The San Francisco Ruby community went from 3% women to 18% women in less than a year, using no witchcraft! Any OSS community with the right dedication can do it. Come find out how.
In January 2009, the monthly San Francisco Ruby meetings averaged 2% women. In January 2010, they averaged 18%. What happened in a year to make such a big difference?
Over the last year, Sarah Allen and I have been spending all our nights and weekends working on a series of workshops for women who want to learn Ruby. When we got started, to be honest, I wasn't very optimistic. I've lived through quite a few gender diversity efforts in quite a few technical communities, and most of them failed to make any noticeable dent.
But to my amazement, we were incredibly successful. In this talk, I'll take you through the factors that were critical to our success, and I'll explore the great things our community has gotten from the effort - some expected, some wonderfully unexpected. I believe that any local OSS community can adapt these techniques and end up with an outreach effort that makes an immediate, visible, and lasting difference.
If we really want world domination of free and open source software, we need to have the self-help guides worthy of our code--this talk shows you how.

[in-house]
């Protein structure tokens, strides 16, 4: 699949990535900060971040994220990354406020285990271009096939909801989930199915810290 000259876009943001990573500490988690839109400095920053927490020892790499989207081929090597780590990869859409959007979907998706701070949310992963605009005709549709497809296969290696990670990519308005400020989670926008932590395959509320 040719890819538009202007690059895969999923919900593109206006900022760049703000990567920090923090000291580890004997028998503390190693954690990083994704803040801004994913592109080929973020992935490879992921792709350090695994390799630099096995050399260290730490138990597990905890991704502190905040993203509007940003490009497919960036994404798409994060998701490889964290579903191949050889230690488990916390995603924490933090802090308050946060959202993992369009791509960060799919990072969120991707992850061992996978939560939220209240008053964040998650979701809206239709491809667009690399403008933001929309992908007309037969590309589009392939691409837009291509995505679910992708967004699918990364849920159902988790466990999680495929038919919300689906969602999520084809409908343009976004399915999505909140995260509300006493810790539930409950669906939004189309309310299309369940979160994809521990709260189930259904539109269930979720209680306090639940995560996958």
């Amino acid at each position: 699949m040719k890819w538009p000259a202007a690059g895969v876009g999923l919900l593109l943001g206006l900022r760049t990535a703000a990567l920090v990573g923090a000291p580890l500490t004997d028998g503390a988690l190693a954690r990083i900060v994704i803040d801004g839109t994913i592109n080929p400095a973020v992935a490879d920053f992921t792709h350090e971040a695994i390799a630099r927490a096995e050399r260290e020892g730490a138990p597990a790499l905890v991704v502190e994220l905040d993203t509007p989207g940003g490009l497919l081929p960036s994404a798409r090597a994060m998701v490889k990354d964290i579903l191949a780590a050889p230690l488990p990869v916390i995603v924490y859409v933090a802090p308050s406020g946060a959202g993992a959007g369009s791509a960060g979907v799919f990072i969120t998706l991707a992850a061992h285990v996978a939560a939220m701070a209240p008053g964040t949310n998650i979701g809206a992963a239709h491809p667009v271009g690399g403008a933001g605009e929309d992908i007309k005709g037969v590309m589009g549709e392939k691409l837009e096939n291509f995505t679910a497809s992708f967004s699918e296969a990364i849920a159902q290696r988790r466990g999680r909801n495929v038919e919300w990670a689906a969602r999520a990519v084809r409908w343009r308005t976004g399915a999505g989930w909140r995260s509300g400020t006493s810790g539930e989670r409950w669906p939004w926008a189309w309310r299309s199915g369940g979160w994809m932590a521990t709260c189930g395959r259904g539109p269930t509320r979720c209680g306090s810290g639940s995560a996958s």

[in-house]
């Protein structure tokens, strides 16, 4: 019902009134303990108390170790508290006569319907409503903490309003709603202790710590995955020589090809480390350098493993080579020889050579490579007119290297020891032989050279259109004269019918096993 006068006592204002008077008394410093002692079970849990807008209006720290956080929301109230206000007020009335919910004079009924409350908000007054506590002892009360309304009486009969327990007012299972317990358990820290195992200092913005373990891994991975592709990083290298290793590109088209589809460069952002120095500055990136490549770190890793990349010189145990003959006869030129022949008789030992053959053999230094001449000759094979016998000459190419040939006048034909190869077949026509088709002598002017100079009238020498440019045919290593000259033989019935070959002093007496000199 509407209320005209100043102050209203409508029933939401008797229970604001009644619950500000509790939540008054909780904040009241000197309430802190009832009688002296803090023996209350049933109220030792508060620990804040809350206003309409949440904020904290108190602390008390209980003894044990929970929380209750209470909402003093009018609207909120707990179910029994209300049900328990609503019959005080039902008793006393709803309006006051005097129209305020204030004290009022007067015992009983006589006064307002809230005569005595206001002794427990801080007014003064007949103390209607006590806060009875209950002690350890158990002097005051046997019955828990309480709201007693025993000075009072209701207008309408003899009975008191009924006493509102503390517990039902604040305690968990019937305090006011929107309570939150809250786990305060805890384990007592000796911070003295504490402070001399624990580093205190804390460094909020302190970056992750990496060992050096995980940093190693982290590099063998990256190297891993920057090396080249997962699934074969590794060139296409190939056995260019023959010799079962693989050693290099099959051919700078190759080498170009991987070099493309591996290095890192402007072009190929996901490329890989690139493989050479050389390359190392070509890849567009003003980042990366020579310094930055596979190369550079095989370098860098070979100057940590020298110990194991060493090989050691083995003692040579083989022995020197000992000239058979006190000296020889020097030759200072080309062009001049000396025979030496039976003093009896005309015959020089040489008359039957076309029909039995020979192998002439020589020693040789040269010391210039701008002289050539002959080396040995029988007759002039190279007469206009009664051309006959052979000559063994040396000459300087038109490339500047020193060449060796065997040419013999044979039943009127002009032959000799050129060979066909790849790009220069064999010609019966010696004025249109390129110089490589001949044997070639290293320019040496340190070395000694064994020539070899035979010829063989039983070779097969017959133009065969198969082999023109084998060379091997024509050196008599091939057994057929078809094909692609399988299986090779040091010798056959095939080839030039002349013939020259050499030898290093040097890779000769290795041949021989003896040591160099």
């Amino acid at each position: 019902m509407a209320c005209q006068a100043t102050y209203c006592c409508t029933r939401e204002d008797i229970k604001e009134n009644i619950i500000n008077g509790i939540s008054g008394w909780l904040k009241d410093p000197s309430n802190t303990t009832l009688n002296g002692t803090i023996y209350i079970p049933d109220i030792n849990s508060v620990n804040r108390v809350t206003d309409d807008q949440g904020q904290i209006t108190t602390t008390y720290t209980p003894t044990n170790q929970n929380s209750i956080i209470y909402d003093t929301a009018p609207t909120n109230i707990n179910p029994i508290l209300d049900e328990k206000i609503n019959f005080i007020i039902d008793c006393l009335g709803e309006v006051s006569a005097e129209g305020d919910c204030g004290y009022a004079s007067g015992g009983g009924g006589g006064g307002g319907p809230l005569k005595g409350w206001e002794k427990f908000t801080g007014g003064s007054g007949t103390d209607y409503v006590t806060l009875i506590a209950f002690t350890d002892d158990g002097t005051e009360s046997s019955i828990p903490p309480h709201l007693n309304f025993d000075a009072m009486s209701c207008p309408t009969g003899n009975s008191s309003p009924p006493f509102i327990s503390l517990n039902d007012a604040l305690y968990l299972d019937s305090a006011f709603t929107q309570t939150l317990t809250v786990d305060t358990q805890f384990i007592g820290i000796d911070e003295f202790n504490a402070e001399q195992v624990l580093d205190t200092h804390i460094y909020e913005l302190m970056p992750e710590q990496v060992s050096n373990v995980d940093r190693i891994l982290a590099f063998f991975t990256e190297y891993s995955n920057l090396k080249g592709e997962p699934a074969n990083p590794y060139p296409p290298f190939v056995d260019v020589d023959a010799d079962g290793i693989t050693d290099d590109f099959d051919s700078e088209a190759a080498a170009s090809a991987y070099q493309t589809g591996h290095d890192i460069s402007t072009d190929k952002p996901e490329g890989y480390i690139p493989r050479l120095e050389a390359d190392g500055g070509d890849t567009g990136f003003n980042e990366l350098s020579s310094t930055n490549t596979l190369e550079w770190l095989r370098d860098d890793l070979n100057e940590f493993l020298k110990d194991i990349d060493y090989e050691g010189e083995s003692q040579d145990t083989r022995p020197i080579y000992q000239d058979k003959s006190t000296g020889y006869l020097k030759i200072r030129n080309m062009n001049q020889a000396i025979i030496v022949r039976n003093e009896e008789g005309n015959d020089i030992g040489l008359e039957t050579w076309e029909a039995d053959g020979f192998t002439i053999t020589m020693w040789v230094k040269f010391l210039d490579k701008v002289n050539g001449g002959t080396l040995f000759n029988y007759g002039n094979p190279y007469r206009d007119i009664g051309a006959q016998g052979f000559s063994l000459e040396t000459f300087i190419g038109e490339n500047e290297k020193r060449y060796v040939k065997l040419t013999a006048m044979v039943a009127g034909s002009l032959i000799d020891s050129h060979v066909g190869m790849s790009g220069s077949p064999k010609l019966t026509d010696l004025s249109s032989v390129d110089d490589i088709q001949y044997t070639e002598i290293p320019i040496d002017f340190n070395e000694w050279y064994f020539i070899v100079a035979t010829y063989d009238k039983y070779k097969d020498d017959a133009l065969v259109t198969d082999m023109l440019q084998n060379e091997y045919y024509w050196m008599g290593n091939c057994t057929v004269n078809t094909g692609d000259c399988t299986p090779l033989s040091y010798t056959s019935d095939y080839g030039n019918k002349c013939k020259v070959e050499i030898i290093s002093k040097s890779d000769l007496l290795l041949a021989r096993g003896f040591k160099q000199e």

Developers write documentation. Technical authors write manuals. But in a perfect world, your users read software self-help guides. Consumers expect documentation to reflect the sophistication of the software they are using, and will abandon an application if they cannot easily find the answer to their problems. If we really want world domination of free and open source software, we need to have the self-help guides worthy of our code. In "Writing Self Help Guides for World Domination" we'll take a look at the strategies and tools needed for really awesome documentation.
Imagine a world where documentation actually helped you to find an answer, or solved one of your problems. If that sounds like a pipe dream, it's because you've had to struggle with too much crap documentation. Technical writing can be fun and accessible, but more importantly, it can be truly useful. By analysing how people use software, and where they stumble, we can drastically improve the experience our users have with our software documentation. Creating relevant documentation needs a little more than just a scraping of code comments though--and this talk will show you how it should be done.
Open source tools for writing documentation are very sophisticated, but generally our mastery of them quite simply sucks. Whether they are using DocBook, Mallard or DITA, many projects have opted for very powerful markup languages for their documentation, but often use only a fraction of what the tools can do. Other projects have opted to go with Web-based content management systems and have failed to create a cohesive self-help experience for users. You will learn how to effectively use these common tools for creating and maintaining collaborative documentation. Real examples will be pulled from open source projects.
If you've been wanting to help make the user experience better for your project, this talk is a must-see.
Would you like to see more female authors online or in the printed pages of your favorite tech magazine? Whether you want to write for fun, to impress your parents, or to rev up your resume, you'll learn some practical tips for intriguing editors, ironing out your writing wrinkles, and polishing your prose for print.